You can draw your own inferences about this, but when I decided to spend the day at the Getty, I'd completely forgotten that it was the Valentine weekend. (Not that I have anything against Valentine's Day; on the contrary, I love glitter and lacy white doilies and hearts and pink tissue paper and anything trimmed with marabou.) Nor would I have ever imagined that every single couple in Los Angeles would think of the Getty as a romantic pre-Valentine's Day outing. However. As is regrettably so often the case, I was wrong, and the lines of cars on Sepulveda proved it.
And upon reflection, why not? What better way to celebrate love than to look at images of love?
(Mars and Venus, Allegory of Peace, Louis Jean François Lagrenée, French, 1770, Oil on canvas)
In spite of the lines of cars--and the attendant delays--and the crowds (consisting in the main of couples, some very affectionate, some rather affectionate, and some not at all, such is life and the vicissitudes of love and relationships, God bless us all), I really did not mind being wrong about this.
There was something beautiful about being in such a lovely place with so many people--so many different people, people at all different levels of experience with museums and art. There were the few groups of young art students with their outlandish clothes and/or hairstyles and de rigeur sketchbooks; there were young mothers and fathers pushing strollers, and large families with children of various ages; there were grandparents with their grandchildren; and mostly, there were couples. Of every age. At sunset, every vista point--and this is a center with a great many vista points--had been taken over by a couple embracing in the pink and gold light.
I looked at the Rembrandt and pupils drawings, then chatted with the guard. He said his favorite exhibit was the French furniture, so that's where I went next. There were so many beautiful things--chandeliers and tapestries and polished wood chests with gilt all over, and silver, and porcelain, and an orange velvet settee with matching chairs that I coveted so intensely I believed for a tiny second that if I could only acquire that settee and those chairs, there would be nothing left to wish for in life.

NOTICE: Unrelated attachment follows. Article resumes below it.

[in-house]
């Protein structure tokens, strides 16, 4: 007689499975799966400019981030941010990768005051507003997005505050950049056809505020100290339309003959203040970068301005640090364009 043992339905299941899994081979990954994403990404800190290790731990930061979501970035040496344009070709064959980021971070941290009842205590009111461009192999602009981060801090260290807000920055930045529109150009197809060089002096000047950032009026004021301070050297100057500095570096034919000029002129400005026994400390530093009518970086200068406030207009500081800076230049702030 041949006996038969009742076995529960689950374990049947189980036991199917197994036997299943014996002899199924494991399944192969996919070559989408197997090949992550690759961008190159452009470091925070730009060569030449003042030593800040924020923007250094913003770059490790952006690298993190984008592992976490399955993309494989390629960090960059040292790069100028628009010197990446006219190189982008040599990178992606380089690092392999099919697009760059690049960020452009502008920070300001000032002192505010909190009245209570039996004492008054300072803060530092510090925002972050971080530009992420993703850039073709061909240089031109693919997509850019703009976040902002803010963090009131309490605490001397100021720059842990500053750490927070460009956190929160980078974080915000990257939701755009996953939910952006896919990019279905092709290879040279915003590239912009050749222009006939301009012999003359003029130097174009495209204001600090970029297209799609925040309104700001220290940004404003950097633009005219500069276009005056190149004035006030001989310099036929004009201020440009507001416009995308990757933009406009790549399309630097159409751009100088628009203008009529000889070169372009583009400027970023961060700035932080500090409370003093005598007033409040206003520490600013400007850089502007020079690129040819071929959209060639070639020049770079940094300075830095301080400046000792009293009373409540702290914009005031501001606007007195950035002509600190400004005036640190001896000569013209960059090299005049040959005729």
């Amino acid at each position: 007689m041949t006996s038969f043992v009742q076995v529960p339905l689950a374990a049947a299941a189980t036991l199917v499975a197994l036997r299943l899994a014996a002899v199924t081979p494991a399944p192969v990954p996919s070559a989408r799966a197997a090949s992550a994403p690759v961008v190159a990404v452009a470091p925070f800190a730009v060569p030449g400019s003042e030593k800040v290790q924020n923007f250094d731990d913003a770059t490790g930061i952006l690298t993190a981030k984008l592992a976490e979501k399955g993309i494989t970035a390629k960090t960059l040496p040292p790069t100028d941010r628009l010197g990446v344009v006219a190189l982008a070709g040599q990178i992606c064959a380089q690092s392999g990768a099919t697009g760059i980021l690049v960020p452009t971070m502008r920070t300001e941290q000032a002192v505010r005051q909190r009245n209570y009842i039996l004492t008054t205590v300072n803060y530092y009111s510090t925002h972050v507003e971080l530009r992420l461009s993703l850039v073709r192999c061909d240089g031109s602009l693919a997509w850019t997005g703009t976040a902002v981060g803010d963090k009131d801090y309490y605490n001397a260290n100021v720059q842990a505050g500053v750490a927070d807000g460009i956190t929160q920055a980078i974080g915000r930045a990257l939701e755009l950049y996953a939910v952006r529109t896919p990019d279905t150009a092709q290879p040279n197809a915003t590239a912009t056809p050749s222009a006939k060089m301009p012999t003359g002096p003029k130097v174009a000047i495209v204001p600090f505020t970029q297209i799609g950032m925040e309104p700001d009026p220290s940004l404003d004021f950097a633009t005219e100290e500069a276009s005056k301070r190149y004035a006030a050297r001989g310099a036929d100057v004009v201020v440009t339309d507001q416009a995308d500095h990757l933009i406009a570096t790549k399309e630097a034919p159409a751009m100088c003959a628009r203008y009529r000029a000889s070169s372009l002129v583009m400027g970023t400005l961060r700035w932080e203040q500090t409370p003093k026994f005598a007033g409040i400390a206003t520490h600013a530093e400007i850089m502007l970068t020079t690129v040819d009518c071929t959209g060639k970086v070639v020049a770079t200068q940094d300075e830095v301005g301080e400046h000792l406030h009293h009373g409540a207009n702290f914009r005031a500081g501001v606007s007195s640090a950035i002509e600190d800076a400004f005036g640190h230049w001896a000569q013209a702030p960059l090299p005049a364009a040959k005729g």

Then I saw this bed:
This picture doesn't do it justice, maybe you will understand when I tell you that every single person who saw it (except me, I knew it'd be on the Innernets) pulled out a cell phone to take a picture. Every single one.
I asked the guard there what his favorite exhibit was, and he said the paintings, so onward and up I went. Rubens. All those billowy bodies. Rembrandt. All those wonderful Italian nudes. (Am I the only person who thinks this is one of the funniest things I've ever seen?)
And here are two of the millions of reasons to return, as these paintings are "not currently on view" (but I love them, so I thought I'd tack them on):
(Andromeda, "Workshop of Peter Paul Rubens, Flemish, about 1640s, Oil on canvas")
(Female Nude in a Landscape, William Etty, English, late 1820s - 1830s, Oil on paper mounted on masonite)
The whole point--and forgive me for rambling, and forgive me for saying what we all know--is that sometimes art just makes you feel wonderful. It doesn't have to be provocative (although one might argue that the nudes certainly are, especially the Etty); it doesn't have to make you think (although it might). It can simply be a pleasure.
Happy Valentine's Day.
(The Fountain of Love, Jean-Honoré Fragonard French, about 1785, Oil on canvas)